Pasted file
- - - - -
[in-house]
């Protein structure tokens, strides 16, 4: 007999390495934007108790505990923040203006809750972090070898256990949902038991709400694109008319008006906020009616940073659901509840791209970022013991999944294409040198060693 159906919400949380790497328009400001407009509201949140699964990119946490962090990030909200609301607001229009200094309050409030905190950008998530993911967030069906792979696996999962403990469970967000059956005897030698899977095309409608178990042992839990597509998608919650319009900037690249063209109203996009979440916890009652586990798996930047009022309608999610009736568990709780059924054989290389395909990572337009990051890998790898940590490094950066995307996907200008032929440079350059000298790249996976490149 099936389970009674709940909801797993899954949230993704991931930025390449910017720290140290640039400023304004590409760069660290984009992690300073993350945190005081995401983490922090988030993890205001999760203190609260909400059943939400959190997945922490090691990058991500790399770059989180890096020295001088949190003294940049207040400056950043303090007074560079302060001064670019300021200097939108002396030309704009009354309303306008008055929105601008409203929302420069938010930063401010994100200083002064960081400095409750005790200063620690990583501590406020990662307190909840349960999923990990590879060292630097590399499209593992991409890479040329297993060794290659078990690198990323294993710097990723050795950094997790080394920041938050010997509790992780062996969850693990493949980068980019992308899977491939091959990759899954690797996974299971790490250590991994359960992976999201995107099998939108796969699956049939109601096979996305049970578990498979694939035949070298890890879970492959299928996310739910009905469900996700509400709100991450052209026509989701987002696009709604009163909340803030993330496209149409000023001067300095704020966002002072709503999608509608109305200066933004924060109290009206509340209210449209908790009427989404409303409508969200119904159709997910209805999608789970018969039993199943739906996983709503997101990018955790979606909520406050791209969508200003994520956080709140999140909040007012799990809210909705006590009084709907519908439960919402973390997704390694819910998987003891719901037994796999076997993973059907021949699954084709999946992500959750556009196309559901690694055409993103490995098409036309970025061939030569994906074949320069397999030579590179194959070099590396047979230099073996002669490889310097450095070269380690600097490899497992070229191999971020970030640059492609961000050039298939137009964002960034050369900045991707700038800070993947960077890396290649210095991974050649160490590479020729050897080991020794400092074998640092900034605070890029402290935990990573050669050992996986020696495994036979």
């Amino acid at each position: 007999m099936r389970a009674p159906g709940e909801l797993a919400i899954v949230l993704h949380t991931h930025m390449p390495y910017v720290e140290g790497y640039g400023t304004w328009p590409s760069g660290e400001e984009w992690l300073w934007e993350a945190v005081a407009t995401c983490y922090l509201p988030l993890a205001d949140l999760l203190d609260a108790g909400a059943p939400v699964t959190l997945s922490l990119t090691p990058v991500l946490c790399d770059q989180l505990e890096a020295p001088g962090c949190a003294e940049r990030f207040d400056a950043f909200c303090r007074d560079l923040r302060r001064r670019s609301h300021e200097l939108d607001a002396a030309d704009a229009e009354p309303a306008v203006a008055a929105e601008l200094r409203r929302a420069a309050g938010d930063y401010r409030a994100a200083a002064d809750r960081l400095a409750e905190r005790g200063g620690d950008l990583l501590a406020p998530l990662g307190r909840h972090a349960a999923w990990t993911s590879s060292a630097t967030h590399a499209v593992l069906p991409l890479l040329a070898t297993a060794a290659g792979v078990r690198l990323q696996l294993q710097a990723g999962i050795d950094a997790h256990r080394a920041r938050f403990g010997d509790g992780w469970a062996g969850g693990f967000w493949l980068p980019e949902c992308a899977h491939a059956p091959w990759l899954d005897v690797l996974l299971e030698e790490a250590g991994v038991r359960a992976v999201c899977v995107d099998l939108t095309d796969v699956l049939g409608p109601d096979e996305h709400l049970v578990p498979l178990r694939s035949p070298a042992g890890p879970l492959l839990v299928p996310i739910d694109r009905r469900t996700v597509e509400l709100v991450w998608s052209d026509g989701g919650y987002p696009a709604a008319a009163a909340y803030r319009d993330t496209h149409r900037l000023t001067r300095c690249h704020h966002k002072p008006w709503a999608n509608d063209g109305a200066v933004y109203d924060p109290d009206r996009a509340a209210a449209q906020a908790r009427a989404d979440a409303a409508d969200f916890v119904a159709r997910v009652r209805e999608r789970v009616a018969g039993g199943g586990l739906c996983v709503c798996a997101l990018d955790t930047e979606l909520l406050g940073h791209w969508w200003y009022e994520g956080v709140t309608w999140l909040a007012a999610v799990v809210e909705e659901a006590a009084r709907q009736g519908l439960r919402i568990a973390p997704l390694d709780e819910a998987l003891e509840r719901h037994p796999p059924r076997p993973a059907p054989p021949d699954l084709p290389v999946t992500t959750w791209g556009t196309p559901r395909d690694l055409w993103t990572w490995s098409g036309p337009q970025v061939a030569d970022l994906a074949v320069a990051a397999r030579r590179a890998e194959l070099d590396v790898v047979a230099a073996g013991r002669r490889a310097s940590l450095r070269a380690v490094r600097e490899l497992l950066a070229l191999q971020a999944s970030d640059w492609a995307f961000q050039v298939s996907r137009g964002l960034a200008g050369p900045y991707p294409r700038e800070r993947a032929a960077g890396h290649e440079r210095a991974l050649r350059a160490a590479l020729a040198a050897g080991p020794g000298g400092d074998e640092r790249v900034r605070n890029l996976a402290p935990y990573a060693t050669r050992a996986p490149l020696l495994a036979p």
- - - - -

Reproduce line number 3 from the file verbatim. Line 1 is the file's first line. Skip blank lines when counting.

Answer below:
């Amino acid at each position: 007999m099936r389970a009674p159906g709940e909801l797993a919400i899954v949230l993704h949380t991931h930025m390449p390495y910017v720290e140290g790497y640039g400023t304004w328009p590409s760069g660290e400001e984009w992690l300073w934007e993350a945190v005081a407009t995401c983490y922090l509201p988030l993890a205001d949140l999760l203190d609260a108790g909400a059943p939400v699964t959190l997945s922490l990119t090691p990058v991500l946490c790399d770059q989180l505990e890096a020295p001088g962090c949190a003294e940049r990030f207040d400056a950043f909200c303090r007074d560079l923040r302060r001064r670019s609301h300021e200097l939108d607001a002396a030309d704009a229009e009354p309303a306008v203006a008055a929105e601008l200094r409203r929302a420069a309050g938010d930063y401010r409030a994100a200083a002064d809750r960081l400095a409750e905190r005790g200063g620690d950008l990583l501590a406020p998530l990662g307190r909840h972090a349960a999923w990990t993911s590879s060292a630097t967030h590399a499209v593992l069906p991409l890479l040329a070898t297993a060794a290659g792979v078990r690198l990323q696996l294993q710097a990723g999962i050795d950094a997790h256990r080394a920041r938050f403990g010997d509790g992780w469970a062996g969850g693990f967000w493949l980068p980019e949902c992308a899977h491939a059956p091959w990759l899954d005897v690797l996974l299971e030698e790490a250590g991994v038991r359960a992976v999201c899977v995107d099998l939108t095309d796969v699956l049939g409608p109601d096979e996305h709400l049970v578990p498979l178990r694939s035949p070298a042992g890890p879970l492959l839990v299928p996310i739910d694109r009905r469900t996700v597509e509400l709100v991450w998608s052209d026509g989701g919650y987002p696009a709604a008319a009163a909340y803030r319009d993330t496209h149409r900037l000023t001067r300095c690249h704020h966002k002072p008006w709503a999608n509608d063209g109305a200066v933004y109203d924060p109290d009206r996009a509340a209210a449209q906020a908790r009427a989404d979440a409303a409508d969200f916890v119904a159709r997910v009652r209805e999608r789970v009616a018969g039993g199943g586990l739906c996983v709503c798996a997101l990018d955790t930047e979606l909520l406050g940073h791209w969508w200003y009022e994520g956080v709140t309608w999140l909040a007012a999610v799990v809210e909705e659901a006590a009084r709907q009736g519908l439960r919402i568990a973390p997704l390694d709780e819910a998987l003891e509840r719901h037994p796999p059924r076997p993973a059907p054989p021949d699954l084709p290389v999946t992500t959750w791209g556009t196309p559901r395909d690694l055409w993103t990572w490995s098409g036309p337009q970025v061939a030569d970022l994906a074949v320069a990051a397999r030579r590179a890998e194959l070099d590396v790898v047979a230099a073996g013991r002669r490889a310097s940590l450095r070269a380690v490094r600097e490899l497992l950066a070229l191999q971020a999944s970030d640059w492609a995307f961000q050039v298939s996907r137009g964002l960034a200008g050369p900045y991707p294409r700038e800070r993947a032929a960077g890396h290649e440079r210095a991974l050649r350059a160490a590479l020729a040198a050897g080991p020794g000298g400092d074998e640092r790249v900034r605070n890029l996976a402290p935990y990573a060693t050669r050992a996986p490149l020696l495994a036979p």